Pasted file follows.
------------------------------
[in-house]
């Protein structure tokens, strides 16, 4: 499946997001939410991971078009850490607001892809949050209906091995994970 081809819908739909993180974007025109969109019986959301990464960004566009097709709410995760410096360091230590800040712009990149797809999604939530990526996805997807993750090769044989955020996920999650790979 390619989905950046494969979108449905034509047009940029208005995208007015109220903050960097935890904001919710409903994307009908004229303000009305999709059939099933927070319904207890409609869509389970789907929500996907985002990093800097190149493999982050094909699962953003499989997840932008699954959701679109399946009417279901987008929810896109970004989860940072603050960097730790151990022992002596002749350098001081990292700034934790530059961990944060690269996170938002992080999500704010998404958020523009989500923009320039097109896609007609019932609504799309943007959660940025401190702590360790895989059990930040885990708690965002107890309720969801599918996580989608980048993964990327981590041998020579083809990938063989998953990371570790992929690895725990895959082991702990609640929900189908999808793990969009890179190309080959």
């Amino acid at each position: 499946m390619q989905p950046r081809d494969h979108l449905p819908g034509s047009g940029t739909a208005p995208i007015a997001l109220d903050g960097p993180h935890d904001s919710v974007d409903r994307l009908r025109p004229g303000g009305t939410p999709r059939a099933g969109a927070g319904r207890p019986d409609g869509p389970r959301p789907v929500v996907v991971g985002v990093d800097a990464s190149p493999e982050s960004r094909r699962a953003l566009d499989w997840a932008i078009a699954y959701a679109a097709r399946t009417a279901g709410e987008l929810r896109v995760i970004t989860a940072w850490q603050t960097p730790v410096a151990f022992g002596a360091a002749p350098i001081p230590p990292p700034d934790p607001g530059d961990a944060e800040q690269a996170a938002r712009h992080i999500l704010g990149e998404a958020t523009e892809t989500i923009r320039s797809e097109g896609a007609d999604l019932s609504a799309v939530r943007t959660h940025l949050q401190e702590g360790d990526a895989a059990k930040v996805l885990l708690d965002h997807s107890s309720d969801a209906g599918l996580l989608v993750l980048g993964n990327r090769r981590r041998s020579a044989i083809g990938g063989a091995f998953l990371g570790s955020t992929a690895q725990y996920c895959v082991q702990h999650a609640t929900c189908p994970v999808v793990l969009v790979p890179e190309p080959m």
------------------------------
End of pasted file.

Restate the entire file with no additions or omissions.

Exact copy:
[in-house]
């Protein structure tokens, strides 16, 4: 499946997001939410991971078009850490607001892809949050209906091995994970 081809819908739909993180974007025109969109019986959301990464960004566009097709709410995760410096360091230590800040712009990149797809999604939530990526996805997807993750090769044989955020996920999650790979 390619989905950046494969979108449905034509047009940029208005995208007015109220903050960097935890904001919710409903994307009908004229303000009305999709059939099933927070319904207890409609869509389970789907929500996907985002990093800097190149493999982050094909699962953003499989997840932008699954959701679109399946009417279901987008929810896109970004989860940072603050960097730790151990022992002596002749350098001081990292700034934790530059961990944060690269996170938002992080999500704010998404958020523009989500923009320039097109896609007609019932609504799309943007959660940025401190702590360790895989059990930040885990708690965002107890309720969801599918996580989608980048993964990327981590041998020579083809990938063989998953990371570790992929690895725990895959082991702990609640929900189908999808793990969009890179190309080959």
């Amino acid at each position: 499946m390619q989905p950046r081809d494969h979108l449905p819908g034509s047009g940029t739909a208005p995208i007015a997001l109220d903050g960097p993180h935890d904001s919710v974007d409903r994307l009908r025109p004229g303000g009305t939410p999709r059939a099933g969109a927070g319904r207890p019986d409609g869509p389970r959301p789907v929500v996907v991971g985002v990093d800097a990464s190149p493999e982050s960004r094909r699962a953003l566009d499989w997840a932008i078009a699954y959701a679109a097709r399946t009417a279901g709410e987008l929810r896109v995760i970004t989860a940072w850490q603050t960097p730790v410096a151990f022992g002596a360091a002749p350098i001081p230590p990292p700034d934790p607001g530059d961990a944060e800040q690269a996170a938002r712009h992080i999500l704010g990149e998404a958020t523009e892809t989500i923009r320039s797809e097109g896609a007609d999604l019932s609504a799309v939530r943007t959660h940025l949050q401190e702590g360790d990526a895989a059990k930040v996805l885990l708690d965002h997807s107890s309720d969801a209906g599918l996580l989608v993750l980048g993964n990327r090769r981590r041998s020579a044989i083809g990938g063989a091995f998953l990371g570790s955020t992929a690895q725990y996920c895959v082991q702990h999650a609640t929900c189908p994970v999808v793990l969009v790979p890179e190309p080959m």